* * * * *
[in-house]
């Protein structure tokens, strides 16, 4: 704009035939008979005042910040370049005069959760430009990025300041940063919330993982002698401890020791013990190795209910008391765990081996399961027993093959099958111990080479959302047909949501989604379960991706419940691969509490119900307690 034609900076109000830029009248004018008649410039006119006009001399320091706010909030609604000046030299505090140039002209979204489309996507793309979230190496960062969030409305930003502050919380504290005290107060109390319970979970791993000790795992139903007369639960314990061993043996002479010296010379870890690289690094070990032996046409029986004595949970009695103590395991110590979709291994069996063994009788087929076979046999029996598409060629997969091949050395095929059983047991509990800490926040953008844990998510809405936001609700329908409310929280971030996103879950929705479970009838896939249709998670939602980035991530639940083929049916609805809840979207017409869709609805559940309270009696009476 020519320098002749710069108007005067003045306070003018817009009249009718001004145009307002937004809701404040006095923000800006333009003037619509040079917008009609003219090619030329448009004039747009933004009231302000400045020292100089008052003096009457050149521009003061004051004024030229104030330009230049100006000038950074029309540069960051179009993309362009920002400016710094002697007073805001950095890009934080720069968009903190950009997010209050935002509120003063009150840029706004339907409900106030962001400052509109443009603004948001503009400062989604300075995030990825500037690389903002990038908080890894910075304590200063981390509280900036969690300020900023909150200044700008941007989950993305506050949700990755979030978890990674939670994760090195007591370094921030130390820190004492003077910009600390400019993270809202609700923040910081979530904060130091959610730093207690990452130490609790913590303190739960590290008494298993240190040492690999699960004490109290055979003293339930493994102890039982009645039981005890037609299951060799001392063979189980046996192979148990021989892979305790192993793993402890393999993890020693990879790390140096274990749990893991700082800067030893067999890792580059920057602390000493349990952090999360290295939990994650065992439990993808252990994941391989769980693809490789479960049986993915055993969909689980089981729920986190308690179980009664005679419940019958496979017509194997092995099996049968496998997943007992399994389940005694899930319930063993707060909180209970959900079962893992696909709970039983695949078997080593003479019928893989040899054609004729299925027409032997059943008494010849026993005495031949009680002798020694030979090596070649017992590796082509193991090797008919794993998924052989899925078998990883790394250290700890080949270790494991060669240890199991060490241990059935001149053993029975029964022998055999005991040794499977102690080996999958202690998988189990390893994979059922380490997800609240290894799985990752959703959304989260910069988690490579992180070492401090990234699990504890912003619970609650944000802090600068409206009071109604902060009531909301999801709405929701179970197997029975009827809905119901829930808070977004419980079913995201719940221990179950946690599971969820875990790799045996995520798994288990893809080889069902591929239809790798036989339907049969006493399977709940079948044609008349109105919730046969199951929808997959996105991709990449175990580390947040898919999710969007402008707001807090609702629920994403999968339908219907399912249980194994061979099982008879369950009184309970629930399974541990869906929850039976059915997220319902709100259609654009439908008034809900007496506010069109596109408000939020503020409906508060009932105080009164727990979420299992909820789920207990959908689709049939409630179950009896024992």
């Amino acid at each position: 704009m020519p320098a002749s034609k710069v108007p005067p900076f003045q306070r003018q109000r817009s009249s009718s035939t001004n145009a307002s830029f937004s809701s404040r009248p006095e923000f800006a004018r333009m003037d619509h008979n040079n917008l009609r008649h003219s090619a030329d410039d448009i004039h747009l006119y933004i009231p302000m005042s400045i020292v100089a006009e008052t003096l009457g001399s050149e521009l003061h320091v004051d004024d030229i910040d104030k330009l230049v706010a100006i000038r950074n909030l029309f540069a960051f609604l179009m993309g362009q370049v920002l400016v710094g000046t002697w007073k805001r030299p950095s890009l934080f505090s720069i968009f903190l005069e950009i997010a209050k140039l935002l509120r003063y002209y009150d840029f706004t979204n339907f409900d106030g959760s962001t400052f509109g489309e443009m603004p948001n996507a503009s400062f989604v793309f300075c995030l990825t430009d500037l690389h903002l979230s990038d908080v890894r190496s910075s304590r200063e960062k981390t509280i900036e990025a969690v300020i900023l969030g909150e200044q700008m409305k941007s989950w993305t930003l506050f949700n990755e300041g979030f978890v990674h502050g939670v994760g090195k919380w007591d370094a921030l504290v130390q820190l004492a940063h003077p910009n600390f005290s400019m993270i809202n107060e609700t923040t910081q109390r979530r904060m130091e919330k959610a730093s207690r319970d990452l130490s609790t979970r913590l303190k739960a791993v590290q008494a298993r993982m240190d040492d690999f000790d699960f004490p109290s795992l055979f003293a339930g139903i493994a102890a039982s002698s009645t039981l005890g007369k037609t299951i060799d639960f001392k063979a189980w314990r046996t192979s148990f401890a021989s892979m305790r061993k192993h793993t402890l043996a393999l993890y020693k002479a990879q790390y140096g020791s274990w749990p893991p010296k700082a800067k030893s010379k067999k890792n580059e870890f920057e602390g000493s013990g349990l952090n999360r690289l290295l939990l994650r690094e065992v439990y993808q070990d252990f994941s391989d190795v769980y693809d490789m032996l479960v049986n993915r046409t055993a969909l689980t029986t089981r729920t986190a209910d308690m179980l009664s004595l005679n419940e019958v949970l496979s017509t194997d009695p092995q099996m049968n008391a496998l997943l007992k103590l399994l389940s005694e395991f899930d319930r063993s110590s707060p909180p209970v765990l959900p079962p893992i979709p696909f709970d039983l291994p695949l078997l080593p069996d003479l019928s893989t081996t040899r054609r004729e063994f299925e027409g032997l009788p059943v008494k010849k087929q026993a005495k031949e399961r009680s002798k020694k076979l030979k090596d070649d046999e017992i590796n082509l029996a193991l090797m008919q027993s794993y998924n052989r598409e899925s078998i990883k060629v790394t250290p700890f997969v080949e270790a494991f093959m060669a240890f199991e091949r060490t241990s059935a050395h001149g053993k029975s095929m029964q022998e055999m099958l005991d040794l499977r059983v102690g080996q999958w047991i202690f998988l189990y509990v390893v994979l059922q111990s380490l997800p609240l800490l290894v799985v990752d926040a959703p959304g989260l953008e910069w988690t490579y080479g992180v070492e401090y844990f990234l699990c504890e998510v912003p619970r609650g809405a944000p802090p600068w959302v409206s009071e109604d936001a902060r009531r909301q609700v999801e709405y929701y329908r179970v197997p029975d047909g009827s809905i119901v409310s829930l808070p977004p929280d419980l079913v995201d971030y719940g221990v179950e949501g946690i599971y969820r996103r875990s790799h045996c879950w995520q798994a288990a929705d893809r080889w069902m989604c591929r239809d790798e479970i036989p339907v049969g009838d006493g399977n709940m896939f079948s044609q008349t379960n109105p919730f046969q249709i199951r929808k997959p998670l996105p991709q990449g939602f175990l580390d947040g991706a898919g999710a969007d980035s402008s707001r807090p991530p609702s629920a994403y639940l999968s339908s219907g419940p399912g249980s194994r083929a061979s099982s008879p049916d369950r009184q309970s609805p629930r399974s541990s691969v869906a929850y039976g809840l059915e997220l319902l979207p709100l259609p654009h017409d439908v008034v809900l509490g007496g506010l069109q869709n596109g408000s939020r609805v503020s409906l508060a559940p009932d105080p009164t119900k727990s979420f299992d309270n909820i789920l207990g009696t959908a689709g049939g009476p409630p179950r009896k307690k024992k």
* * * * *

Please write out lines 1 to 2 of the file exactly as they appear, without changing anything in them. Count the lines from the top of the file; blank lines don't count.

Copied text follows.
[in-house]
């Protein structure tokens, strides 16, 4: 704009035939008979005042910040370049005069959760430009990025300041940063919330993982002698401890020791013990190795209910008391765990081996399961027993093959099958111990080479959302047909949501989604379960991706419940691969509490119900307690 034609900076109000830029009248004018008649410039006119006009001399320091706010909030609604000046030299505090140039002209979204489309996507793309979230190496960062969030409305930003502050919380504290005290107060109390319970979970791993000790795992139903007369639960314990061993043996002479010296010379870890690289690094070990032996046409029986004595949970009695103590395991110590979709291994069996063994009788087929076979046999029996598409060629997969091949050395095929059983047991509990800490926040953008844990998510809405936001609700329908409310929280971030996103879950929705479970009838896939249709998670939602980035991530639940083929049916609805809840979207017409869709609805559940309270009696009476 020519320098002749710069108007005067003045306070003018817009009249009718001004145009307002937004809701404040006095923000800006333009003037619509040079917008009609003219090619030329448009004039747009933004009231302000400045020292100089008052003096009457050149521009003061004051004024030229104030330009230049100006000038950074029309540069960051179009993309362009920002400016710094002697007073805001950095890009934080720069968009903190950009997010209050935002509120003063009150840029706004339907409900106030962001400052509109443009603004948001503009400062989604300075995030990825500037690389903002990038908080890894910075304590200063981390509280900036969690300020900023909150200044700008941007989950993305506050949700990755979030978890990674939670994760090195007591370094921030130390820190004492003077910009600390400019993270809202609700923040910081979530904060130091959610730093207690990452130490609790913590303190739960590290008494298993240190040492690999699960004490109290055979003293339930493994102890039982009645039981005890037609299951060799001392063979189980046996192979148990021989892979305790192993793993402890393999993890020693990879790390140096274990749990893991700082800067030893067999890792580059920057602390000493349990952090999360290295939990994650065992439990993808252990994941391989769980693809490789479960049986993915055993969909689980089981729920986190308690179980009664005679419940019958496979017509194997092995099996049968496998997943007992399994389940005694899930319930063993707060909180209970959900079962893992696909709970039983695949078997080593003479019928893989040899054609004729299925027409032997059943008494010849026993005495031949009680002798020694030979090596070649017992590796082509193991090797008919794993998924052989899925078998990883790394250290700890080949270790494991060669240890199991060490241990059935001149053993029975029964022998055999005991040794499977102690080996999958202690998988189990390893994979059922380490997800609240290894799985990752959703959304989260910069988690490579992180070492401090990234699990504890912003619970609650944000802090600068409206009071109604902060009531909301999801709405929701179970197997029975009827809905119901829930808070977004419980079913995201719940221990179950946690599971969820875990790799045996995520798994288990893809080889069902591929239809790798036989339907049969006493399977709940079948044609008349109105919730046969199951929808997959996105991709990449175990580390947040898919999710969007402008707001807090609702629920994403999968339908219907399912249980194994061979099982008879369950009184309970629930399974541990869906929850039976059915997220319902709100259609654009439908008034809900007496506010069109596109408000939020503020409906508060009932105080009164727990979420299992909820789920207990959908689709049939409630179950009896024992």